What is Fascia?
And why is it so important?
A fascia is a band or sheet of connective tissue, primarily collagen, beneath the skin that attaches, stabilizes, encloses, and separates muscles and other internal organs. Like ligaments, aponeuroses, and tendons, fascia is made up of fibrous connective tissue containing closely packed bundles of collagen fibers oriented in a wavy pattern parallel to the direction of pull. It is consequently flexible and able to resist great unidirectional tension forces until the wavy pattern of fibers has been straightened out by the pulling force (1).
It is the neuromuscular pathway that not only allows our muscles to connect and move with each other but hydrates, circulates and forms the structures for our posture. Fascia can be thought of as a web-like connective tissue that innervates and ties all of the body's systems and parts together into one cohesive unit. It is a vital and severely neglected part of human anatomy.
How does this affect our health?
When our connective tissue, the fascia, becomes damaged, the normal formation of the webbing becomes distorted in a number of ways. These fascial distortions or adhesions, which are dehydrated and dense tissue, prevent the normal functions that allow our bodies to operate at full efficiency. We should be able to full circulate blood from head to fingertips to toes, move freely without pain or inhibition, hydrate our muscles and organs fully, expel toxins, intake nutrients, breath deeply to our full lung capacity, and many more normal bodily functions. The entire system becomes increasingly degenerated over time leading to a number of preventable diseases and symptoms.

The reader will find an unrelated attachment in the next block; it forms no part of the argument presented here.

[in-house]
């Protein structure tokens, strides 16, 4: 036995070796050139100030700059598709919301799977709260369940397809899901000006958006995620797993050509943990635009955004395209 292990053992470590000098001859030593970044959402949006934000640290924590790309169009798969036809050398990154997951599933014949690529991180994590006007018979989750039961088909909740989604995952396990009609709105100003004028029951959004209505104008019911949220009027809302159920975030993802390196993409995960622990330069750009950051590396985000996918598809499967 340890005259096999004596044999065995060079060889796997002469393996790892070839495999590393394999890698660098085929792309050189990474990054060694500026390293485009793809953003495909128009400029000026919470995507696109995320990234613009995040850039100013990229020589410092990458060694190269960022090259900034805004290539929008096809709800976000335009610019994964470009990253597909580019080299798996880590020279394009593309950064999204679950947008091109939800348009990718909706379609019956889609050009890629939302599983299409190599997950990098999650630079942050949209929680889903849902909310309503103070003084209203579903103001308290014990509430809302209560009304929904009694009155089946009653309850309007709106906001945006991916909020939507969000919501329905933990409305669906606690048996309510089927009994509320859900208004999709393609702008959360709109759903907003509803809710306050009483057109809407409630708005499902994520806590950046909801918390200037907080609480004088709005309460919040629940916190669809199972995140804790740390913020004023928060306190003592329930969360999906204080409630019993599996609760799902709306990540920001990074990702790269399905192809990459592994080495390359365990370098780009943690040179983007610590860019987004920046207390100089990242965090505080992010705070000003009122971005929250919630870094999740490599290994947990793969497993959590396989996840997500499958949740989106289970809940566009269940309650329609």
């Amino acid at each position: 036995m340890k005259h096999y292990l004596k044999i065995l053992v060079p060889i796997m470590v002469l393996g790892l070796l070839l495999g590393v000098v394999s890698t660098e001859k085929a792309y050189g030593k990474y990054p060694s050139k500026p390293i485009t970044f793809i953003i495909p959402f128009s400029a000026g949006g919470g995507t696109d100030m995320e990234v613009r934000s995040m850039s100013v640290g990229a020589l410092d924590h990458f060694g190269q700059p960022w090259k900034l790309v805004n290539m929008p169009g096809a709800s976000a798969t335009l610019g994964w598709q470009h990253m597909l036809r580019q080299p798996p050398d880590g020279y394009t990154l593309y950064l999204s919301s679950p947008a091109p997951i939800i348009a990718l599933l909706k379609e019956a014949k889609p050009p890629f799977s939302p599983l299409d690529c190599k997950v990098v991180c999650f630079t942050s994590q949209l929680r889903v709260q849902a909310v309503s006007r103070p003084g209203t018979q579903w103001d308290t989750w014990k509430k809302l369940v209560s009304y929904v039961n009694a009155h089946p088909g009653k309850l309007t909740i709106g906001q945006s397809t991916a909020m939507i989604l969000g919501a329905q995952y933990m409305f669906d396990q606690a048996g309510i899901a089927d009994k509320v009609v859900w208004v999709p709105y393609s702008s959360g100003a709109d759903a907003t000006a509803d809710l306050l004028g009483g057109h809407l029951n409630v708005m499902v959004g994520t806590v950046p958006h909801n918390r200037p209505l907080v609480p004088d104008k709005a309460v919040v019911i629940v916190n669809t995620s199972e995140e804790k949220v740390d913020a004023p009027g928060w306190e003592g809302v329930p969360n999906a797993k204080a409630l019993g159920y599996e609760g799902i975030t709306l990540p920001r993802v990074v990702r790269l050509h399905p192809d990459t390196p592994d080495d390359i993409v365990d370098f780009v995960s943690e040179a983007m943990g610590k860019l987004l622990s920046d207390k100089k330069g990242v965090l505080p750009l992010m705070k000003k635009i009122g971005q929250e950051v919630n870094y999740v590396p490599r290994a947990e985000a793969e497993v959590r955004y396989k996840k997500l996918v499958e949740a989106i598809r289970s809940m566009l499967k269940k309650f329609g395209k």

According to the American Fascial Distortion Model Association (2), there are 6 principle types of fascial distortions, each with its own body language, signature presentation and likely outcome with and without Fascial Distortion Model treatments.
● Triggerband (TB) - most common, twisted or wrinkled fascia along structures comprised primarily of linear fibers (fascial bands, ligaments, tendons)
● Herniated Triggerpoints (HTP) - Abnormal protrusions of tissue though a fascial plane, top of shoulder, deep in glute, edge of scapula, deep in tissues of arm and thigh, and the pelvic floor
● Continuum Distortion (CD) - Alteration of transition zone b/w ligament, tendon, or other fascia and bone, hurts in one specific spot, can occur alone or there may be many
● Folding Distortion (FD) - Three-dimensional alteration of fascial plane, common in tissue around joints, "an aching pain deep in the joint", joints that tend to swell/ache when weather changes
● Cylinder Distortion (CyD) - overlapping of cylindric coils of fascia, cause pain in non-jointed areas, responsible for symptoms like tingling, numbness, jumping pain, weakness ; can spread and jump to seemingly unrelated areas of the body
● Tectonic Fixation (TF) - Inability of fascial surfaces to glide, frozen shoulders, stiff backs, stiff joints
How Are Fascial Adhesions Formed?
These distortions are formed from stress, poor posture, shallow breathing, unhealthy lifestyles and diets, sports injuries, and repetitive stress injuries. The distortions or adhesions vary in size and type depending on the type of injury or dysfunction that caused them, the length of time since the adhesion formed, and any additional damage that has occurred since.
Some of these include but are not limited to:
● Recent or old whiplash injuries
● Lower back stiffness/pain
● Rotator cuff problems
● IT Band syndrome/patellar tracking dysfunction
● Medial or lateral epicondylitis (golfer's or tennis elbow)
● Shin splints
● Torticollis (wry-neck)
● Plantar fasciitis
● Scoliosis (functional)
● Repetitive Movements
Driving one arm
● Excessive Sitting